Combos are pretty satisfying, with basic attacks allowing for massive combo strings as long as you can avoid being interrupted. Enemies come at you in waves, so you have plenty of opportunity to hone your techniques. Other functions allow for double jumping, gliding, aerial attacks, guard breaking and special powers mapped to the circle button plus a held direction on the D-pad. You can move the character with either the D-pad (my preferred method for a game of this type) or the left analog stick, with the right one bringing up a map overlay of the environment that can be dismissed just as easily.

After playing copious amounts of Dragon’s Crown, I thought that all the action being stuck on one plane would feel limiting, but it really didn’t. In fact, I’d argue that it actually allowed for some pretty inventive combo strings and this felt incredibly rewarding. This isn’t to say that the vertical movement of Dragon’s Crown isn’t appreciated (it is), but it’s amazing what Vanillaware has done with this combat engine, given your options are to move left and right. The enemy designs were a treat to study as well as destroy, and there were great enough numbers of monster attack types that I was never bored when I get into a fight. There is just enough variety that I was constantly on my toes without my senses being overwhelmed.

Odin Sphere Leifthrasir | NPC Interaction

All of this is further enhanced by an exceptional soundtrack that effortlessly captures the frenetic and hectic pace of the conflict as well as the fantastical essence of the overarching plot. Odin Sphere Leifthrasir has a very distinct world that is equally grim and intriguing as it is fanciful and whimsical. It is a true fairy tale world, and helped immensely with the immersion.

As it stands right now, I am continuing my playthrough in anticipation of my review, which should be posted soon. What I can tell you right now is that if the later parts of the game maintain the overall quality of what I’m seeing in the early chapters, Odin Sphere Leifthrasir is going to be a thoroughly rewarding experience and well worth the price of entry.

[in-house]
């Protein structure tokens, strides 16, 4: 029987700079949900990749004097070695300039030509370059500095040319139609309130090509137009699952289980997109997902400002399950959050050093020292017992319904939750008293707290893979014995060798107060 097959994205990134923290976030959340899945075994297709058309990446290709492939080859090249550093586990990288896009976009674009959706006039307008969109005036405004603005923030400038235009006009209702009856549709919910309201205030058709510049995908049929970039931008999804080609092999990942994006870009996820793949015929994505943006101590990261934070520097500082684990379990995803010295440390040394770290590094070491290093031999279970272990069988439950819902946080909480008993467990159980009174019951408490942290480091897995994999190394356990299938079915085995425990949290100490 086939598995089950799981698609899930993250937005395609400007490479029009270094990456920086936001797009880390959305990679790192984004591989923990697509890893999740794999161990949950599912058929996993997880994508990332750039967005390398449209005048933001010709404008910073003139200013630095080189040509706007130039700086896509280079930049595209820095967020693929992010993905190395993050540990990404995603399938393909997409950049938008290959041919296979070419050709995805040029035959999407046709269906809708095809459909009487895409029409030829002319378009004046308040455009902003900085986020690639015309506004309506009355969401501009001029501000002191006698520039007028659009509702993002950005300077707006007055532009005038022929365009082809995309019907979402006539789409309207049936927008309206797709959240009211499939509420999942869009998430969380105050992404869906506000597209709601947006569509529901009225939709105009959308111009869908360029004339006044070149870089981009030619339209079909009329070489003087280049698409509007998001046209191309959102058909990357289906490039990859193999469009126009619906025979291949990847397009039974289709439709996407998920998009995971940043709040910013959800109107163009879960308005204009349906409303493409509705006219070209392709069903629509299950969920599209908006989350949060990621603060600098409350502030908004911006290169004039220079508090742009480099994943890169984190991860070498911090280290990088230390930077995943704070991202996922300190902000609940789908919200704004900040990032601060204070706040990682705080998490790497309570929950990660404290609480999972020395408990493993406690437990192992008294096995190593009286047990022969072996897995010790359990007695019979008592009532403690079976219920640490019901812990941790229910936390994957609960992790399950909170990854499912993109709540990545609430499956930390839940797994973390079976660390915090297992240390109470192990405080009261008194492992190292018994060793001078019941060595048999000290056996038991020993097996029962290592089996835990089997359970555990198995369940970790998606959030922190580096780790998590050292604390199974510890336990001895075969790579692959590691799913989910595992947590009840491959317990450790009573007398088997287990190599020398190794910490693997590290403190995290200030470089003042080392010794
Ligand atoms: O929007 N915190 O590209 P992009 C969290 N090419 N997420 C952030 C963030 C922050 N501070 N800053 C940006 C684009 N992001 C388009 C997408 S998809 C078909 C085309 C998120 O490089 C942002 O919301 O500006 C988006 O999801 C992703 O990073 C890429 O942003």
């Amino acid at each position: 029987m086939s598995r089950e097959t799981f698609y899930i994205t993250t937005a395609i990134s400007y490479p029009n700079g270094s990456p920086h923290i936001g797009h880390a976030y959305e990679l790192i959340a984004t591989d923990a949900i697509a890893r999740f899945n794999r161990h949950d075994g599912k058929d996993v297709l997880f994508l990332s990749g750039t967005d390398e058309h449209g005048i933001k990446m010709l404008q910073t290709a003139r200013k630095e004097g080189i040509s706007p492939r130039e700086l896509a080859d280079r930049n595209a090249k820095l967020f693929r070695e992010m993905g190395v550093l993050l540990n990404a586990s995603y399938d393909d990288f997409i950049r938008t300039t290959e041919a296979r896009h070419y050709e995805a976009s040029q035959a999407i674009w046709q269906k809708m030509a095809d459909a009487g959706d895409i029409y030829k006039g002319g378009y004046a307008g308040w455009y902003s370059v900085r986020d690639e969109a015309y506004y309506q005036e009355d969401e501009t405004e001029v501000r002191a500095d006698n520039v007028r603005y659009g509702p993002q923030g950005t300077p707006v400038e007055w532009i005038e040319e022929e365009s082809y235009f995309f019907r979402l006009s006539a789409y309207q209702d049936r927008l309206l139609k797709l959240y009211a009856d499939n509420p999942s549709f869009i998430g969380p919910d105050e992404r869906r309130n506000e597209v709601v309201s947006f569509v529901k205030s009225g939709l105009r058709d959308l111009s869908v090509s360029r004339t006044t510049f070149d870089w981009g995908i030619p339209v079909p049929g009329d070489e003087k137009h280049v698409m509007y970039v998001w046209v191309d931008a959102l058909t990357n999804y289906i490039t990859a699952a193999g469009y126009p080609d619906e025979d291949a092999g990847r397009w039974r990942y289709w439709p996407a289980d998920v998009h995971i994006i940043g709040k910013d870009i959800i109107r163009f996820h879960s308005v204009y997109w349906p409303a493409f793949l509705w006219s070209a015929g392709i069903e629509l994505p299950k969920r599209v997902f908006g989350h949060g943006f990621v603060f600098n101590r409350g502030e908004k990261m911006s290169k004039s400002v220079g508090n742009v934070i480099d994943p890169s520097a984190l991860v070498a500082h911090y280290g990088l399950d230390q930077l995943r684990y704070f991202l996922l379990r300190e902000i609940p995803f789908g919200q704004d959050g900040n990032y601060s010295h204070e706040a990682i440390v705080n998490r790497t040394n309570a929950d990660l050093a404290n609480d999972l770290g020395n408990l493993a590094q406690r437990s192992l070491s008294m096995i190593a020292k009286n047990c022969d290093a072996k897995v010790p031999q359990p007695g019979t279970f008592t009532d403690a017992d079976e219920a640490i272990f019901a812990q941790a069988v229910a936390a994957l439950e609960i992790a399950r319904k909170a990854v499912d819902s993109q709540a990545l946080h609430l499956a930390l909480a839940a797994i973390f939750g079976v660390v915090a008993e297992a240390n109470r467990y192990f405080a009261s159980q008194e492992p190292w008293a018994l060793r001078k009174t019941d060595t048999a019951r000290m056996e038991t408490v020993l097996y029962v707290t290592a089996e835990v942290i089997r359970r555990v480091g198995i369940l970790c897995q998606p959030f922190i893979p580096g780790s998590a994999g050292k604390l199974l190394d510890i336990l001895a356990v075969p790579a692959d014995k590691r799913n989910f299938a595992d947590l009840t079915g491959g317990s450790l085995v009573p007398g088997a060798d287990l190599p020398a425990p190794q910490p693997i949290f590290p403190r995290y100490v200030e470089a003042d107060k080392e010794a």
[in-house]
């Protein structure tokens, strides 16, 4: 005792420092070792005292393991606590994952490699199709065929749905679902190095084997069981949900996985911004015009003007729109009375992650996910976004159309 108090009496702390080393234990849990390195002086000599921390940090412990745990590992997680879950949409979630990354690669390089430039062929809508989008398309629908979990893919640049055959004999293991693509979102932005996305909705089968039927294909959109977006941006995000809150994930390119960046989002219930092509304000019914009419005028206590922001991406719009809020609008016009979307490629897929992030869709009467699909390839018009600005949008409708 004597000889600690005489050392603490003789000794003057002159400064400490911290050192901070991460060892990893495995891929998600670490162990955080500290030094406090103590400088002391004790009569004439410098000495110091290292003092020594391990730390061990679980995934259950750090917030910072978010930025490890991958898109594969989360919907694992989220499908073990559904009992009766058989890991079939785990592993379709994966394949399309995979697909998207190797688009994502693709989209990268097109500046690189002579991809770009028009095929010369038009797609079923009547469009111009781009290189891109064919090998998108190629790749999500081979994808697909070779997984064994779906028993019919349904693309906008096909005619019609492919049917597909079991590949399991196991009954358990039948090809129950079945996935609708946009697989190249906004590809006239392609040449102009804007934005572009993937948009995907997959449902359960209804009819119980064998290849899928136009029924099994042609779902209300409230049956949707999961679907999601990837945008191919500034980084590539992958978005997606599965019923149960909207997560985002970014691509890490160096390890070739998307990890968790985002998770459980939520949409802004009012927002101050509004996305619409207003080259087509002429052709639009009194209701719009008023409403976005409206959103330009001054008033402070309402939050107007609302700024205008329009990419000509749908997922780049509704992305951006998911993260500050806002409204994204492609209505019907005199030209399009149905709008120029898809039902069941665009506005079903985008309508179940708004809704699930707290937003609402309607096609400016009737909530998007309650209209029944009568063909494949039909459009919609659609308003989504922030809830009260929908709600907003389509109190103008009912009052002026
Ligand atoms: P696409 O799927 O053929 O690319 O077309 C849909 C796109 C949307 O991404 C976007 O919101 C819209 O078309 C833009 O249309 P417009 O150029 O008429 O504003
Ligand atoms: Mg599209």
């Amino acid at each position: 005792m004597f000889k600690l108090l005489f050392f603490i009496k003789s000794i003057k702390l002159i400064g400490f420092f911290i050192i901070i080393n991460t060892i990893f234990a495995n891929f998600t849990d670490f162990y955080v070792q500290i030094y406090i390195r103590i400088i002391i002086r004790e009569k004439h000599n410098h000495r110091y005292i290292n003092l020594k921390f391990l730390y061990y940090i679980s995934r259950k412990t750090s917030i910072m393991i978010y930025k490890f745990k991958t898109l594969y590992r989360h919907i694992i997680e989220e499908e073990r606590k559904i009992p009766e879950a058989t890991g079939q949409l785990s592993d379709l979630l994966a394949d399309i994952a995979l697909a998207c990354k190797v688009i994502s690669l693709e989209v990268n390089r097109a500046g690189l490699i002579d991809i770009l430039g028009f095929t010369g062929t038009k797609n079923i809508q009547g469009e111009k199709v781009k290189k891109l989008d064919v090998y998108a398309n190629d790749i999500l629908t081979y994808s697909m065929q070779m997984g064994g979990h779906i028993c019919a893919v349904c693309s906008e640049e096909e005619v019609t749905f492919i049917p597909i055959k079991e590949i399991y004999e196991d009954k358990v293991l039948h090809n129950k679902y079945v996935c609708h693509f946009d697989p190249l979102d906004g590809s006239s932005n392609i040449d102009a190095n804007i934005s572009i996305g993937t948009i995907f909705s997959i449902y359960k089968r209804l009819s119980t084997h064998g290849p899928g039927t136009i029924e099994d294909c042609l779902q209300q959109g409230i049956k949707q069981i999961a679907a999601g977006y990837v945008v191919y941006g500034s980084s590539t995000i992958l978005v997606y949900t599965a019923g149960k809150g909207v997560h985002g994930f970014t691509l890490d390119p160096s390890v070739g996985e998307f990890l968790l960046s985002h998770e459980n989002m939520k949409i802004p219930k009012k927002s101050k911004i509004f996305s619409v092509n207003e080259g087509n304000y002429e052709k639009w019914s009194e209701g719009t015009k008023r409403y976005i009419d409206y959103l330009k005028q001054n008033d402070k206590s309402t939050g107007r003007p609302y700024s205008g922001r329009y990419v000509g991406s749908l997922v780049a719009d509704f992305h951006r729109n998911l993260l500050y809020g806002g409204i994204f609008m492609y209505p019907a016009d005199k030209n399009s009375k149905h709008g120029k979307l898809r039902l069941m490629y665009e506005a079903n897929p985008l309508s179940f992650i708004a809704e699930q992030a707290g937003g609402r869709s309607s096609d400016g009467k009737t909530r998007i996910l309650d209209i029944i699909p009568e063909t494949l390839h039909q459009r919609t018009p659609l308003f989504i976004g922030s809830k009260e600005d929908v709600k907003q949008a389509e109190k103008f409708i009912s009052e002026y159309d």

Odin Sphere Leifthrasir will be released in the west on June 7, 2016 for the Sony Playstation 4 Entertainment System.

 

About Tom Tolios

Really smart, talks too much, loves the video games and the Star Wars and the Game of Thrones, likes the manga and some anime and knows that Kentaro Miura's Berserk is the greatest thing ever made.




  • I can promise you the game won’t disappoint. Every character’s story is pretty much its own game with several wonderful moments of development and awesome storytelling to quietly weave together into the much bigger picture, and THEN you get to the final battles: the game’s absolute crowning achievement in tying everything together and concluding on a most satisfying note.

    It’s a cult hit with the PS2 crowd for good reason and this remake has already shown to fix many of the flaws from that original version (frame rate drops and a less-than stellar English translation), so I am STOKED!

    • NegativeZero

      The framerate issues were largely fixed in the PAL release, it was only Japan and North America that got hit with that problem.

      I didn’t think the translation was too bad? It was Atlus and they’re not usually bad. You’re not getting confused with Muramasa, are you? The original Wii release had a terrible translation that made it impossible to follow, and Aksys had to re-do it from scratch when they took it over to do the Vita release.

    • There were a lot of lines even in Odin Sphere that didn’t make a lot of sense in English compared to the original Japanese. For example, one of Odette’s lines in English was, “You risk your soul by using that spear,” when the original was, “Those weapons disrupt the cycle of souls.

      Certainly not as bad as the Wii Muramasa, but not as quality as it could have been.

  • Stilzkin

    Never got the chance to play the original, I’ll gladly buy it. Gotta support vanillaware,

    • Admittedly the original did feel a bit repetitive and got super difficult at points, but it was still worth playing through for the story. Even better is the remake allows for playing under the original or remastered battle system so you can experience it both ways.

  • Mr0303

    This shapes up to be one of the best remakes ever. Leifthrasir is one of my most anticipated releases this year. The new customisable combo system looks like a blast. I’d have to wait a couple of extra weeks in Europe, but I’ll do so with a big smile on my face.